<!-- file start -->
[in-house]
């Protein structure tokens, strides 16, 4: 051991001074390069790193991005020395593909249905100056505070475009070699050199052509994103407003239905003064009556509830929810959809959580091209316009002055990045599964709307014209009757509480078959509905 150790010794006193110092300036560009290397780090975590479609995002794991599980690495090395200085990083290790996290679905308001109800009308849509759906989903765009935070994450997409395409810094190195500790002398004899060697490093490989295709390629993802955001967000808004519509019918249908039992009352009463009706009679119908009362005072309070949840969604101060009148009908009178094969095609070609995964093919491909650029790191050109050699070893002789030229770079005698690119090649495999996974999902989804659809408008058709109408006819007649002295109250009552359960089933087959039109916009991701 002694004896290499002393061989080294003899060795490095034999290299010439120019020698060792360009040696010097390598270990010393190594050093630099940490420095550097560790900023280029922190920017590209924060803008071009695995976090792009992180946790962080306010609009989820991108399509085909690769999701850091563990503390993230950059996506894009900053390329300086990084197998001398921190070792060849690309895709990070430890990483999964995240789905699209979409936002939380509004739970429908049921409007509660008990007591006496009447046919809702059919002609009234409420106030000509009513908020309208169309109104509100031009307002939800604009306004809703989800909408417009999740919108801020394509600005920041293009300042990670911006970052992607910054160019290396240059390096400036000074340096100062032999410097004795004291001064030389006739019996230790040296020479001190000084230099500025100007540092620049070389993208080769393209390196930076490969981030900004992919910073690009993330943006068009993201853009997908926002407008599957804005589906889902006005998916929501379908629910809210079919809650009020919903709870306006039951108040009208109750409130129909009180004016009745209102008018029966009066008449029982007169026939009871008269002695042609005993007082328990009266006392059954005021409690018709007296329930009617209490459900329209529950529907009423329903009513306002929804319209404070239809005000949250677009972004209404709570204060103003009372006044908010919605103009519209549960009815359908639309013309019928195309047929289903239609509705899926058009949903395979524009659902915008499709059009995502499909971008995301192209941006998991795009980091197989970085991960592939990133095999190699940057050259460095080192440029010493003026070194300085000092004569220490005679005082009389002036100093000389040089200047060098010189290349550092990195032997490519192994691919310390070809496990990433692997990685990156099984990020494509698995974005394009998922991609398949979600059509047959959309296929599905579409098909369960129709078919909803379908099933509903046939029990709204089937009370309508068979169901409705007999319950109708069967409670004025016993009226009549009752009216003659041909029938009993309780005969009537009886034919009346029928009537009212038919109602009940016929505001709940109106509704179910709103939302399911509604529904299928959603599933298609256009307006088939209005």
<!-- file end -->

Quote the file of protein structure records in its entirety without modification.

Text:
[in-house]
């Protein structure tokens, strides 16, 4: 051991001074390069790193991005020395593909249905100056505070475009070699050199052509994103407003239905003064009556509830929810959809959580091209316009002055990045599964709307014209009757509480078959509905 150790010794006193110092300036560009290397780090975590479609995002794991599980690495090395200085990083290790996290679905308001109800009308849509759906989903765009935070994450997409395409810094190195500790002398004899060697490093490989295709390629993802955001967000808004519509019918249908039992009352009463009706009679119908009362005072309070949840969604101060009148009908009178094969095609070609995964093919491909650029790191050109050699070893002789030229770079005698690119090649495999996974999902989804659809408008058709109408006819007649002295109250009552359960089933087959039109916009991701 002694004896290499002393061989080294003899060795490095034999290299010439120019020698060792360009040696010097390598270990010393190594050093630099940490420095550097560790900023280029922190920017590209924060803008071009695995976090792009992180946790962080306010609009989820991108399509085909690769999701850091563990503390993230950059996506894009900053390329300086990084197998001398921190070792060849690309895709990070430890990483999964995240789905699209979409936002939380509004739970429908049921409007509660008990007591006496009447046919809702059919002609009234409420106030000509009513908020309208169309109104509100031009307002939800604009306004809703989800909408417009999740919108801020394509600005920041293009300042990670911006970052992607910054160019290396240059390096400036000074340096100062032999410097004795004291001064030389006739019996230790040296020479001190000084230099500025100007540092620049070389993208080769393209390196930076490969981030900004992919910073690009993330943006068009993201853009997908926002407008599957804005589906889902006005998916929501379908629910809210079919809650009020919903709870306006039951108040009208109750409130129909009180004016009745209102008018029966009066008449029982007169026939009871008269002695042609005993007082328990009266006392059954005021409690018709007296329930009617209490459900329209529950529907009423329903009513306002929804319209404070239809005000949250677009972004209404709570204060103003009372006044908010919605103009519209549960009815359908639309013309019928195309047929289903239609509705899926058009949903395979524009659902915008499709059009995502499909971008995301192209941006998991795009980091197989970085991960592939990133095999190699940057050259460095080192440029010493003026070194300085000092004569220490005679005082009389002036100093000389040089200047060098010189290349550092990195032997490519192994691919310390070809496990990433692997990685990156099984990020494509698995974005394009998922991609398949979600059509047959959309296929599905579409098909369960129709078919909803379908099933509903046939029990709204089937009370309508068979169901409705007999319950109708069967409670004025016993009226009549009752009216003659041909029938009993309780005969009537009886034919009346029928009537009212038919109602009940016929505001709940109106509704179910709103939302399911509604529904299928959603599933298609256009307006088939209005």